their physicians because they have higher utilization
rates than men, and 5) physicians have a stereotype of
women that biases their assessment.
METHODS AND PROCEDURES
The study was conducted at a 175-physician multi-
specialty group practice located in a semirural area in
central Wisconsin. At the time of the study, the town
had a population of approximately 17,000, with about
50,000 persons in the surrounding area. A central
clinic provided primary health care services for all resi-
dents in this immediate area through both a prepaid
group practice plan and a fee-for-service arrangement.
The clinic had primary, specialty medical, and mental
health care services physically and administratively
Patients and Methods
A total of l, 327 consecutive primary care patients,
aged 18 years and older, who resided in the study area
and who used the central clinic for primary care (family
practice, general internal medicine, pediatrics, or im-
mediate care), were contacted and asked to take part in
the study. A total of 1,072 patients (81%) agreed to
participate and were screened for the presence of a
mental disorder using the self-administered, 30-item
General Health Questionnaire (GHQ23). The GHQ has
been used in several studies of primary care popula-
tions and has been shown to be predictive of psychiatric
Based on these screening results, a disproportion-
ate stratified random subsample of 350 patients was
selected. Patients with high GHQ scores were oversam-
pied to increase the number of patients with psychiat-
ric disorders in the sample for other analyses. Seventy-
one percent of these patients, 192 with GHQ scores of
4 or above and 55 with lower scores, completed a com-
prehensive psychiatric interview, the Schedule for Af-
fective Disorders and Schizophrenia-Lifetime version
(SADS-L). The SADS-L is a clinical psychiatric interview
that systematically evaluates the possibility of specific
diagnoses.25, 26 These interviews were conducted by a
psychiatrist and two psychiatric social workers, and the
results were not revealed to the primary care providers.
In psychiatric studies of community residents or of
ambulatory medical patients, it is important to identify
symptoms that are related to underlying medical ill-
ness. A previous study of the relationship between
SADS-L diagnosis and medical diagnosis in this popula-
tion revealed a significant association between psychi-
atric disorders and genitourinary disorders (for female
patients) and gastrointestinal disorders (for male pa-
tients).27 The psychiatric examiner reviewed the medi-
cal records of all patients for whom a mental disorder
diagnosis might have been falsely given as a result of an
associated physical disorder, but no case of a spurious
physical cause of a psychiatric diagnosis was found.
Comparisons of participants and non-participants
indicated that those who refused to complete the GHQ
were slightly older, more likely to have had a diagnosis
of mental disorder in the preceding year, likely to have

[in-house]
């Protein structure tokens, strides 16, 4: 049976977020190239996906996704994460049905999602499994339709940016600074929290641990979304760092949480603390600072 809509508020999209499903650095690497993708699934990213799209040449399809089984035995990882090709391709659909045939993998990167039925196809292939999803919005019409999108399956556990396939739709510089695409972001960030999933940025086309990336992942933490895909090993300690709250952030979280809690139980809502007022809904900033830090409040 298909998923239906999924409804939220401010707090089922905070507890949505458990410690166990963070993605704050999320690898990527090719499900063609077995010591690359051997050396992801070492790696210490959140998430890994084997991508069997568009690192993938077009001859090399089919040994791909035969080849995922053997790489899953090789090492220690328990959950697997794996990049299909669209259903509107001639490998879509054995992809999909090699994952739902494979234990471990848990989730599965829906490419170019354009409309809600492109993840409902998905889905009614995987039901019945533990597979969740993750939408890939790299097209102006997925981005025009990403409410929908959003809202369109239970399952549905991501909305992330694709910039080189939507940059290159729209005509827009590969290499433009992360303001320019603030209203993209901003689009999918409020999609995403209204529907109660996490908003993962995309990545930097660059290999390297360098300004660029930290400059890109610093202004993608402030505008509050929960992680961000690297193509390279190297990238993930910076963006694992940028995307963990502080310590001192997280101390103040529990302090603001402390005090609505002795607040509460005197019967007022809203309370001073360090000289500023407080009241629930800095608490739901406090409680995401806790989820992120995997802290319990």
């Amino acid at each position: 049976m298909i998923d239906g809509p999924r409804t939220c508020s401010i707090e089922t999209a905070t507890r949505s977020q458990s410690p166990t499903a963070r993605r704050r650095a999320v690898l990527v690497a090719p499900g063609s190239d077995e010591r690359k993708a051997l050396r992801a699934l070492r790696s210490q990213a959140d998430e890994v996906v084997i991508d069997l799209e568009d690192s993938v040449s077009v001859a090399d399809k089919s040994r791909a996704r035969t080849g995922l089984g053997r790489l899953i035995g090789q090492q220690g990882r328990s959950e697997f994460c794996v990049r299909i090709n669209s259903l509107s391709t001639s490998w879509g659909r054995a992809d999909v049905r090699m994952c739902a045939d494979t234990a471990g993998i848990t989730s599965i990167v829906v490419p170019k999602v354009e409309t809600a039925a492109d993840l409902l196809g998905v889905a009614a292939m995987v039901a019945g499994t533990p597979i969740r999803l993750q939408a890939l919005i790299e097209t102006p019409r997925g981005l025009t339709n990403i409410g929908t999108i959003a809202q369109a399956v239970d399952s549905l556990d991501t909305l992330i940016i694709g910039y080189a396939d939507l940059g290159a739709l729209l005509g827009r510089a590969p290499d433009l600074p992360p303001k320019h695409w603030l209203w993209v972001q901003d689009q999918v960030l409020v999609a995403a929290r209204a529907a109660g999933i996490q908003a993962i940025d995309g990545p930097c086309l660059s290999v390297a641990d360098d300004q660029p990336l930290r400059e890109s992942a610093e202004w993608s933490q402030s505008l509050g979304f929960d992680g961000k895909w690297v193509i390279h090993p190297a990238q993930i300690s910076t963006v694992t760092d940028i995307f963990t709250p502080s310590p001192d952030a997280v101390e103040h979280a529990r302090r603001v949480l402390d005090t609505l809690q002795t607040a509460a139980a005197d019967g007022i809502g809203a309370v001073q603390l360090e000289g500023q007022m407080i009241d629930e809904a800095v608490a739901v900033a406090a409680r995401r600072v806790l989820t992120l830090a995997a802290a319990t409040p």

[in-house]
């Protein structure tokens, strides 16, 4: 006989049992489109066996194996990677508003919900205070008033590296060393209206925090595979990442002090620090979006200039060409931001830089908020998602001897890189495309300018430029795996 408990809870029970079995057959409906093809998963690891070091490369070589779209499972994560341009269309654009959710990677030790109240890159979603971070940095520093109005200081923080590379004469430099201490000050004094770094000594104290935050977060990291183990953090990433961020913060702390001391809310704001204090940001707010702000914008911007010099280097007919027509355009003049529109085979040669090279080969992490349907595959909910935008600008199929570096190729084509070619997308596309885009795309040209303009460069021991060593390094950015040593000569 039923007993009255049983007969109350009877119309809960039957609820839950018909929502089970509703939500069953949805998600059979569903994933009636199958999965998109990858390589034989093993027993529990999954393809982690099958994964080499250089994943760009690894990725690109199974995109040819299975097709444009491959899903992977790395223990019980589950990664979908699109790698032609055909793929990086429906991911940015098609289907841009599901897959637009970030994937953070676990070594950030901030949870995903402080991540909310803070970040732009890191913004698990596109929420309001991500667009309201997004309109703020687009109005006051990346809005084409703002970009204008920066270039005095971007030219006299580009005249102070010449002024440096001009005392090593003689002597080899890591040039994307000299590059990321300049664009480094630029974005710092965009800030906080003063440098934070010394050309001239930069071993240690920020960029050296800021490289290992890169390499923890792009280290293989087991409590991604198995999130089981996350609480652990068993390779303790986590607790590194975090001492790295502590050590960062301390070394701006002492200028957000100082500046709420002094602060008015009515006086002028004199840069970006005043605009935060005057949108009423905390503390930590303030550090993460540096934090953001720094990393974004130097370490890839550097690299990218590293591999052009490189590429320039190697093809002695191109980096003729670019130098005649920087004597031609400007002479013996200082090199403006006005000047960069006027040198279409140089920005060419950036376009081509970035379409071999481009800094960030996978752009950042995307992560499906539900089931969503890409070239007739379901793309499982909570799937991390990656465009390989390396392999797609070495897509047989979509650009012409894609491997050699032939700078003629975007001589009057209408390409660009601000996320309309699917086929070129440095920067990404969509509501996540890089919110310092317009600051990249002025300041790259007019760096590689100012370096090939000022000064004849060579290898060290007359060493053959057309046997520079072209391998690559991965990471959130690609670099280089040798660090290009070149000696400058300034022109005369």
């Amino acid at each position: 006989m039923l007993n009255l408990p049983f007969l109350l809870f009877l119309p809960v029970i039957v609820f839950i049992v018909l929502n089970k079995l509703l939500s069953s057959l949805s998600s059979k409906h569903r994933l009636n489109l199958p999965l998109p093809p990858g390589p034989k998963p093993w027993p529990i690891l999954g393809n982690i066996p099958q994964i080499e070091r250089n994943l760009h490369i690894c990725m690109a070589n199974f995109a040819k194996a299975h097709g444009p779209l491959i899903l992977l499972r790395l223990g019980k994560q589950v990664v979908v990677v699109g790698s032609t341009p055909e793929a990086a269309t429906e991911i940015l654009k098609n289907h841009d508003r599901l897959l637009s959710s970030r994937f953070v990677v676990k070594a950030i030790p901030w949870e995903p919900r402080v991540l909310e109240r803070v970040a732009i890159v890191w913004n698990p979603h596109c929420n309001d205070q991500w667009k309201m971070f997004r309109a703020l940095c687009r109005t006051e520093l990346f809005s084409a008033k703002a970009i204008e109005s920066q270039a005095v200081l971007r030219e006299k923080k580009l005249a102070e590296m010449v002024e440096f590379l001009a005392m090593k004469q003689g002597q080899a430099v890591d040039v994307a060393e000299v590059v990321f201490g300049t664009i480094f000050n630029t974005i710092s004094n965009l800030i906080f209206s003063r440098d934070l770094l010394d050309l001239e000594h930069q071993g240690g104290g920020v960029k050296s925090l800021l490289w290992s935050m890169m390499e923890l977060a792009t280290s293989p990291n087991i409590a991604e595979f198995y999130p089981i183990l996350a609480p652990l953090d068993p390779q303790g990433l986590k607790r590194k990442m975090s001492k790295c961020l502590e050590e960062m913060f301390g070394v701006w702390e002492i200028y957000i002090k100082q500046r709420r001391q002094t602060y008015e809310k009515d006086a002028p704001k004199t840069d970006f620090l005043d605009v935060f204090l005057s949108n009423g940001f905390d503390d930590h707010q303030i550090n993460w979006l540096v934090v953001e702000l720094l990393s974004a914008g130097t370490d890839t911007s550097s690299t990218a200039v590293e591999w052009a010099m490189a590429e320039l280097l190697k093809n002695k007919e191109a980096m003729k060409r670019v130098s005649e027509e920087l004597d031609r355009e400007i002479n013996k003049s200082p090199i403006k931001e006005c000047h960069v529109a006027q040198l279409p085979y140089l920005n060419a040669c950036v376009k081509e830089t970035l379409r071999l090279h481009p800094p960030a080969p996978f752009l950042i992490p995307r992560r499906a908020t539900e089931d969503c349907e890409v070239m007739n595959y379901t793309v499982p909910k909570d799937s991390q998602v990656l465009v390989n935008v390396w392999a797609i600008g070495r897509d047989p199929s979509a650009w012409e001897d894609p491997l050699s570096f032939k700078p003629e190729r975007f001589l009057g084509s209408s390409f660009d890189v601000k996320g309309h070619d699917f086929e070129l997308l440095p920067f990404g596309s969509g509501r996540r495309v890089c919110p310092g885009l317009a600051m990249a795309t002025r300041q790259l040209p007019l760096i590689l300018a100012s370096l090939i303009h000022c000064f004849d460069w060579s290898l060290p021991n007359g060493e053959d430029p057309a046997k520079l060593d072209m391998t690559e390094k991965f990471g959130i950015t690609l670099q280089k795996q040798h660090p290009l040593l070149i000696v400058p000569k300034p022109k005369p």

had fewer physician visits in the past year, and less
likely to be members of a prepaid plan. Among those
completing the GHQ, patients who did not complete
the SADS-L were slightly younger, were less likely to
have had a diagnosis of mental disorder in the past year,
and had slightly lower GHQ scores than did those who
did complete the SADS-L.
Patients participating in the SADS-L interview were
weighted by the inverse of their original probabilities
of selection and by nonresponse factors so that the anal-
ysis sample had characteristics similar to those of the
1,072 patients enrolled in the study. Weights also were
used to adjust for the fact that because patients were
selected during a brief period, the original sample had a
greater proportion of high users than if the sampling
had taken place over an entire year. The data analyzed
for this paper consist of a weighted sample of 233 pa-
tients" who completed both the GHQ and the SADS-L
interview. The weighted sample did not differ from the
group of all eligible patients with respect to age,
gender, method of payment, prevalence of diagnosed
mental disorders, or health care utilization.
Utilization rates for the six-month period follow-
ing administration of the GHQ and SADS-L were used as
a measure of exposure to a physician, because that pe-
"For ease of comparison, all statistical tests were calculated on
tables produced from the weighted data without taking into account
the effect of weighting on the distribution of the test statistics.
Readers should be aware of this limitation when interpreting signifi-
cance levels. All analyses were also done using unweighted data, and
none of the substantive conclusions differed.
All the physicians in the study saw more than one patient. Pa-
tients were sampled consecutively and not by physician, however, so
the sample is not a cluster sample. Inferences are made about the
experiences of patients, not physician behaviors.
JOURNAL OF GENERAL INTERNAL MEDICINE, Volume 5 (July/August), t990
riod corresponds to the period for which the medical
charts were reviewed for indications of identification.
On the basis of a systematic review of all subjects' medi-
cal records, a dichotomous variable was constructed
indicating whether there was any indication in the pa-
tient's chart of diagnosed psychiatric illness, psychiat-
ric symptoms (as evaluated by a board-certified psychi-
atrist), psychotropic drug medication, referral to a
mental health specialist, or psychotherapy at any time
during this period.
The identification of psychiatric illness is de-
scribed by calculating the proportions of different sub-
sets of patients for whom there was any indication in
their medical records of diagnosed psychiatric illness,
symptoms, treatment, or referral during the six months
prior to the index visit. To evaluate the relationship
between the factors hypothesized to influence identifi-